Many of the same shadowy organizations that pay people to promote male erectile dysfunction drugs via spam and hacked websites recently have enjoyed a surge in demand for medicines used to fight malaria, lupus and arthritis, thanks largely to unfounded suggestions that these therapies can help fight the COVID-19 pandemic.
A review of the sales figures from some of the top pharmacy affiliate programs suggests sales of drugs containing hydroxychloroquine rivaled that of their primary product — generic Viagra and Cialis — and that this as-yet-unproven Coronavirus treatment accounted for as much as 25 to 30 percent of all sales over the past month.
Peter Yuryevich Levashov, a 37-year-old Russian computer programmer thought to be one of the world’s most notorious spam kingpins, has been extradited to the United States to face federal hacking and spamming charges.
Levashov, who allegedly went by the hacker name “Peter Severa,” or “Peter of the North,” hails from St. Petersburg in northern Russia, but he was arrested last year while in Barcelona, Spain with his family.
Authorities have long suspected he is the cybercriminal behind the once powerful spam botnet known as Waledac (a.k.a. “Kelihos”), a now-defunct malware strain responsible for sending more than 1.5 billion spam, phishing and malware attacks each day.
Authorities in Spain have arrested a Russian computer programmer thought to be one of the world’s most notorious spam kingpins.
Spanish police arrested Pyotr Levashov under an international warrant executed in the city of Barcelona, according to Reuters. Russian state-run television station RT (formerly Russia Today) reported that Levashov was arrested while vacationing in Spain with his family.
According to numerous stories here at KrebsOnSecurity, Levashov was better known as “Severa,” the hacker moniker used by a pivotal figure in many popular Russian-language cybercrime forums. Severa was the moderator for the spam subsection of multiple online communities, and in this role served as the virtual linchpin connecting virus writers with huge spam networks that Severa allegedly created and sold himself.
A chief criticism I heard from readers of my book, Spam Nation: The Inside Story of Organized Cybercrime, was that it dealt primarily with petty crooks involved in petty crimes, while ignoring more substantive security issues like government surveillance and cyber war. But now it appears that the chief antagonist of Spam Nation is at the dead center of an international scandal involving the hacking of U.S. state electoral boards in Arizona and Illinois, the sacking of Russia’s top cybercrime investigators, and the slow but steady leak of unflattering data on some of Russia’s most powerful politicians.
Over the past few weeks, I’ve been inundated with questions from readers asking why I haven’t written much about two stories that have consumed the news media of late: The alleged Russian hacking attacks against the Democratic National Committee (DNC) and, more recently, the discovery of malware on a laptop at a Vermont power utility that has been attributed to Russian hacker groups. I’ve avoided covering these stories mainly because I don’t have any original reporting to add to them, and because I generally avoid chasing the story of the day — preferring instead to focus on producing original journalism on cybercrime and computer security.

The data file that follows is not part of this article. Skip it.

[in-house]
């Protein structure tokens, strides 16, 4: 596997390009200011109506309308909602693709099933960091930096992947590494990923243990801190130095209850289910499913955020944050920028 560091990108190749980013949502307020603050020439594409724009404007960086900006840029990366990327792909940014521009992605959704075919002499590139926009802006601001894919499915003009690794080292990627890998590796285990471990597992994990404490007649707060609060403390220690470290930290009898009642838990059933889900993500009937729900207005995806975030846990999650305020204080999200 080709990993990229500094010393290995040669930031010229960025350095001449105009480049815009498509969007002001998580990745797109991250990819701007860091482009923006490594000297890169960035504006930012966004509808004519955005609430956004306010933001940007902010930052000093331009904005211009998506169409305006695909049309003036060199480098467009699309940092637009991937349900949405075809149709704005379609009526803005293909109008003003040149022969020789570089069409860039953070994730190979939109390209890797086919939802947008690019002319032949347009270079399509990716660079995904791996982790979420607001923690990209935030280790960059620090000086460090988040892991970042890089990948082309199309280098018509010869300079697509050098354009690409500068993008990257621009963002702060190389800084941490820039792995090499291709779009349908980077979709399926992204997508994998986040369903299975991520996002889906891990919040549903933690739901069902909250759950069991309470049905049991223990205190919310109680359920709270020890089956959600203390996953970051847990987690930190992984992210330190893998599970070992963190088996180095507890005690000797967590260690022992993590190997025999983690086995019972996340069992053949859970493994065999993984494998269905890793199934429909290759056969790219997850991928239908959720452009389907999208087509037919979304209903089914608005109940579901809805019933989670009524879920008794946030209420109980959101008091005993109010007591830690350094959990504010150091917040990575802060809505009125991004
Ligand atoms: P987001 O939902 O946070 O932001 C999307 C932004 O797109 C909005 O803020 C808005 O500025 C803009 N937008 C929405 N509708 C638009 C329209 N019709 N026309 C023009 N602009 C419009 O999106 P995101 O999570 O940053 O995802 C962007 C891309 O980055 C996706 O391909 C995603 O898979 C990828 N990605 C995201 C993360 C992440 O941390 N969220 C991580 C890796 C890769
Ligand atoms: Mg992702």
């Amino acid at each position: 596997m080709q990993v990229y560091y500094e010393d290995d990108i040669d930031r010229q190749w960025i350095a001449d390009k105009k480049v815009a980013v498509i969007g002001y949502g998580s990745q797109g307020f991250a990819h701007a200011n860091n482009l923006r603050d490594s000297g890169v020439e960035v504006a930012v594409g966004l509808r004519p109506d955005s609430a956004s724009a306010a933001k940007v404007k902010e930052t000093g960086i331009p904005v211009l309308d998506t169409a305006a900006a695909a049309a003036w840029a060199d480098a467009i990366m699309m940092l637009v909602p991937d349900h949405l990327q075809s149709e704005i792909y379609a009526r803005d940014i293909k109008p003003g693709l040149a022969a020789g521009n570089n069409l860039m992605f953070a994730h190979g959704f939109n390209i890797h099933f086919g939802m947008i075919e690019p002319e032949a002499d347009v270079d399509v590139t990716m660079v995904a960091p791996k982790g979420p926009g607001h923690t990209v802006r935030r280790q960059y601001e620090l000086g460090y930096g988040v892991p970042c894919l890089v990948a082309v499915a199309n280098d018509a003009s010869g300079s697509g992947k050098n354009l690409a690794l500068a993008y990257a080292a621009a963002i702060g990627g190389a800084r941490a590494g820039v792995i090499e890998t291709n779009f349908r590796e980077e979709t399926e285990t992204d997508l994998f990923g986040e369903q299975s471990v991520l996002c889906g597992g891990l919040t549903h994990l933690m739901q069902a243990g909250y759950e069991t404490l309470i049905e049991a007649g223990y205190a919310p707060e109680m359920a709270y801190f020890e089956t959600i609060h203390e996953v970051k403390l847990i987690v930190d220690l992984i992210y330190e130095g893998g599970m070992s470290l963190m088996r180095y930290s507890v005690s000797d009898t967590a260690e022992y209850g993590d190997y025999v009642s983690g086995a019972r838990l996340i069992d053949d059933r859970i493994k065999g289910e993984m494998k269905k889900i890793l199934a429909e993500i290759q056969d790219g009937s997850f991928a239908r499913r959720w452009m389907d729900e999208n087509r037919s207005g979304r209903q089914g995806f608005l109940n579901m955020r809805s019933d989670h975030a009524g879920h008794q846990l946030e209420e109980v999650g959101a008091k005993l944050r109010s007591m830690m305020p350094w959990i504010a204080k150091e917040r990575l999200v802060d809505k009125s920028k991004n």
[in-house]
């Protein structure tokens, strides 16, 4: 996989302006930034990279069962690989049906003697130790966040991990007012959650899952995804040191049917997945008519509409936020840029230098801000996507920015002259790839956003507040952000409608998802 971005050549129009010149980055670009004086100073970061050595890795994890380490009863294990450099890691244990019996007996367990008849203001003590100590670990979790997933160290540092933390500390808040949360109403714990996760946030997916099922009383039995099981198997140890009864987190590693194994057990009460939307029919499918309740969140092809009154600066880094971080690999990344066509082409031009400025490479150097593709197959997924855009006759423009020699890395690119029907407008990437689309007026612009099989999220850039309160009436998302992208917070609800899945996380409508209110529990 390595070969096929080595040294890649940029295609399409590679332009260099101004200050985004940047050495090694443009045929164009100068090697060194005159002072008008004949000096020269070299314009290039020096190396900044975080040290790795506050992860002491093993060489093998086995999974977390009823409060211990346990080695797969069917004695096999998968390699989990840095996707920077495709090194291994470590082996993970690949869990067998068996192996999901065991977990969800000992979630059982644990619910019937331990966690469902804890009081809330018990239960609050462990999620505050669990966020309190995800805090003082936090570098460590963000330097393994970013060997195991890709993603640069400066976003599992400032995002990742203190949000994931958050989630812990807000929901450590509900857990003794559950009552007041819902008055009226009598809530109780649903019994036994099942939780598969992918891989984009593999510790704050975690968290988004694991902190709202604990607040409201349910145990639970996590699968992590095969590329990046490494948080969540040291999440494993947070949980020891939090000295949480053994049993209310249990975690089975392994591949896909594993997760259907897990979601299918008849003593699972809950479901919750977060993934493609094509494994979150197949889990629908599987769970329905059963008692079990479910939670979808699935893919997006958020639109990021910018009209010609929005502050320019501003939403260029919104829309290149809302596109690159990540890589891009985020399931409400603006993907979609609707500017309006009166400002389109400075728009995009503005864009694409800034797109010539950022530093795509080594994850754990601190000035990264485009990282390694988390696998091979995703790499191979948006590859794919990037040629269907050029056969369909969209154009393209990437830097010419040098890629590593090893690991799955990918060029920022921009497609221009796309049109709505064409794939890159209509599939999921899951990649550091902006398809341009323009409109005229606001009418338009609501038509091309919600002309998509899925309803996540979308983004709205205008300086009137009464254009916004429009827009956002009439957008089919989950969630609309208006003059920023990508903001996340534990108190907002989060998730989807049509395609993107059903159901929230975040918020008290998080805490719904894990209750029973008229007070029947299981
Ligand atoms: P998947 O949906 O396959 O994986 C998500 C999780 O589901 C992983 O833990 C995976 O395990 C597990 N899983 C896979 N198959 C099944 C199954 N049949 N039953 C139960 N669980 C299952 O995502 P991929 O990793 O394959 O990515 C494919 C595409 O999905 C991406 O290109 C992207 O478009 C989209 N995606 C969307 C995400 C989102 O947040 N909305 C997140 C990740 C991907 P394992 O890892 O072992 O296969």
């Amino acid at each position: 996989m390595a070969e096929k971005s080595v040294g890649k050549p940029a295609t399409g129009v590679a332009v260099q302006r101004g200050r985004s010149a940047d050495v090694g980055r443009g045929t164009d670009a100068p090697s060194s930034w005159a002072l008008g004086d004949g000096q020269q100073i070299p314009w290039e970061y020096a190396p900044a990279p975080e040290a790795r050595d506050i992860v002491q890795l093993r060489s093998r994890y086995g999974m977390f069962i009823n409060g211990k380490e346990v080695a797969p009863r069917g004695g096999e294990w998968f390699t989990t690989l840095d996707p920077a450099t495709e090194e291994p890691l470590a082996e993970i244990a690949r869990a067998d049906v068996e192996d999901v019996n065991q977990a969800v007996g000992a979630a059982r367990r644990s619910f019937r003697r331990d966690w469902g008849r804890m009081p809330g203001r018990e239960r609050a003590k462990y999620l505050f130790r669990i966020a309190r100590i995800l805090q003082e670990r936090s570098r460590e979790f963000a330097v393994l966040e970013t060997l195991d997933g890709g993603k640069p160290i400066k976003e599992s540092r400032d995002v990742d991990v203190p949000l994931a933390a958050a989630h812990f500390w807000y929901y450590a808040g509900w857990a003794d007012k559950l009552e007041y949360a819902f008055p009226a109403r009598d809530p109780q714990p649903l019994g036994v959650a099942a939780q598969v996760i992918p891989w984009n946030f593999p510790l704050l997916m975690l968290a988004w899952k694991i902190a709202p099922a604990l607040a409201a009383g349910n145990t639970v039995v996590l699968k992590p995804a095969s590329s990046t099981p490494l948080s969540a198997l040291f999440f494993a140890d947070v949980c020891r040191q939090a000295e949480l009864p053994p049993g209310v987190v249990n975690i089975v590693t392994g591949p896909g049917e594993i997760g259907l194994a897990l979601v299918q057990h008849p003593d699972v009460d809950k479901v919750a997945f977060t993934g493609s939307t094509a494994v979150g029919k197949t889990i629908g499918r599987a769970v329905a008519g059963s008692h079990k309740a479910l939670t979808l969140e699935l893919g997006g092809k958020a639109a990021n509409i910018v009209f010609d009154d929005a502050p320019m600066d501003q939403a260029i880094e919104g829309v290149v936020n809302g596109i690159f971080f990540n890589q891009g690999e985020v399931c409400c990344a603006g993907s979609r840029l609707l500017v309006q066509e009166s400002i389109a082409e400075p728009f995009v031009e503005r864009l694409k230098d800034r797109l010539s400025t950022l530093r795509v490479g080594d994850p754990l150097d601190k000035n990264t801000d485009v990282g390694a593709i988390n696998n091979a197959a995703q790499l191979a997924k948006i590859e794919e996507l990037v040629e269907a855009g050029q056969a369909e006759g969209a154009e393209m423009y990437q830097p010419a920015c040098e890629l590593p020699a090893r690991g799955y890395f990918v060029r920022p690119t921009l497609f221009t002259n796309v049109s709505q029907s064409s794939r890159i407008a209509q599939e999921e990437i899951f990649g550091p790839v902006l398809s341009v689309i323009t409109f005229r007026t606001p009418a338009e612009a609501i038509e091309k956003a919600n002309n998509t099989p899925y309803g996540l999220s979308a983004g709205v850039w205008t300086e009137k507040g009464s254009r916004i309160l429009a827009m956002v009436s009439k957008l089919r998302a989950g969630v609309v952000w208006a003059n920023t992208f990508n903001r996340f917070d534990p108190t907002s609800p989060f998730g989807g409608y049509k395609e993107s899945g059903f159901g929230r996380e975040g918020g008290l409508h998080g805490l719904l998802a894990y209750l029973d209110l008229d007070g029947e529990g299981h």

Michael A. Persaud, a California man profiled in a Nov. 2014 KrebsOnSecurity story about a convicted junk email artist currently identified by anti-spam activists as one of the world’s Top 10 Worst Spammers, was reportedly raided by the FBI in connection with a federal spam investigation.
How much would a cybercriminal, nation state or organized crime group pay for blueprints on how to exploit a serious, currently undocumented, unpatched vulnerability in all versions of Microsoft Windows? That price probably depends on the power of the exploit and what the market will bear at the time, but here’s a look at one convincing recent exploit sales thread from the cybercrime underworld where the current asking price for a Windows-wide bug that allegedly defeats all of Microsoft’s current security defenses is USD $90,000.
This author has long sought to shame Web hosting and Internet service providers who fail to take the necessary steps to keep spammers, scammers and other online ne’er-do-wells off their networks. Typically, the companies on the receiving end of this criticism are little-known Internet firms. But according to anti-spam activists the title of the Internet’s most spam-friendly provider recently has passed to networks managed by IBM — one of the more recognizable and trusted names in technology and security.
A growing community of private and highly-vetted cybercrime forums is redefining the very meaning of “targeted attacks.” These bid-and-ask forums match crooks who are looking for access to specific data, resources or systems within major corporations with hired muscle who are up to the task or who already have access to those resources.
I am pleased to announce that my new book, Spam Nation: The Inside Story of Organized Cybercrime, from Global Epidemic to Your Front Door, has been honored with a 2015 PROSE Award in the Media & Cultural Studies category.